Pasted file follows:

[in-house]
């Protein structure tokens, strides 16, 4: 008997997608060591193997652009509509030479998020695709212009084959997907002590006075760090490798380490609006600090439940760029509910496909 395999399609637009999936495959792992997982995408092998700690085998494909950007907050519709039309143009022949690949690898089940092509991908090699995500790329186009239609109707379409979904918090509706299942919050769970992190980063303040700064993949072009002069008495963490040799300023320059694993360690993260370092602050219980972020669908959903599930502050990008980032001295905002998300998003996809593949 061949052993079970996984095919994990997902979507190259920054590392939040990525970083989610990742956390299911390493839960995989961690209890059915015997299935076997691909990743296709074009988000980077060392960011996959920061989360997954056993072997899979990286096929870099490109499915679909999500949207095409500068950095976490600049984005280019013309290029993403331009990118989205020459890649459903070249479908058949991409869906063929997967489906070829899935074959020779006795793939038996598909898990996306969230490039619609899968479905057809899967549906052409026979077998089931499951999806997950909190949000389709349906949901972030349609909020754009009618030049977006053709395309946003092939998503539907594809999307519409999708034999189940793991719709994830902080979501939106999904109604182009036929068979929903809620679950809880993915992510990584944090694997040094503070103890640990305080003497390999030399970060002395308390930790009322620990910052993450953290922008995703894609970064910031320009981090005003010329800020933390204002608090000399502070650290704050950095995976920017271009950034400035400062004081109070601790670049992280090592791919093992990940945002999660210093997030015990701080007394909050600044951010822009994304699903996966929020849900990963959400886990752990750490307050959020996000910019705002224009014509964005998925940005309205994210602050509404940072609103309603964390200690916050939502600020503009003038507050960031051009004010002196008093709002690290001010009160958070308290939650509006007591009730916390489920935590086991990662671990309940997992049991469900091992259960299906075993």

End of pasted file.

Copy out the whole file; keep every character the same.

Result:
[in-house]
């Protein structure tokens, strides 16, 4: 008997997608060591193997652009509509030479998020695709212009084959997907002590006075760090490798380490609006600090439940760029509910496909 395999399609637009999936495959792992997982995408092998700690085998494909950007907050519709039309143009022949690949690898089940092509991908090699995500790329186009239609109707379409979904918090509706299942919050769970992190980063303040700064993949072009002069008495963490040799300023320059694993360690993260370092602050219980972020669908959903599930502050990008980032001295905002998300998003996809593949 061949052993079970996984095919994990997902979507190259920054590392939040990525970083989610990742956390299911390493839960995989961690209890059915015997299935076997691909990743296709074009988000980077060392960011996959920061989360997954056993072997899979990286096929870099490109499915679909999500949207095409500068950095976490600049984005280019013309290029993403331009990118989205020459890649459903070249479908058949991409869906063929997967489906070829899935074959020779006795793939038996598909898990996306969230490039619609899968479905057809899967549906052409026979077998089931499951999806997950909190949000389709349906949901972030349609909020754009009618030049977006053709395309946003092939998503539907594809999307519409999708034999189940793991719709994830902080979501939106999904109604182009036929068979929903809620679950809880993915992510990584944090694997040094503070103890640990305080003497390999030399970060002395308390930790009322620990910052993450953290922008995703894609970064910031320009981090005003010329800020933390204002608090000399502070650290704050950095995976920017271009950034400035400062004081109070601790670049992280090592791919093992990940945002999660210093997030015990701080007394909050600044951010822009994304699903996966929020849900990963959400886990752990750490307050959020996000910019705002224009014509964005998925940005309205994210602050509404940072609103309603964390200690916050939502600020503009003038507050960031051009004010002196008093709002690290001010009160958070308290939650509006007591009730916390489920935590086991990662671990309940997992049991469900091992259960299906075993």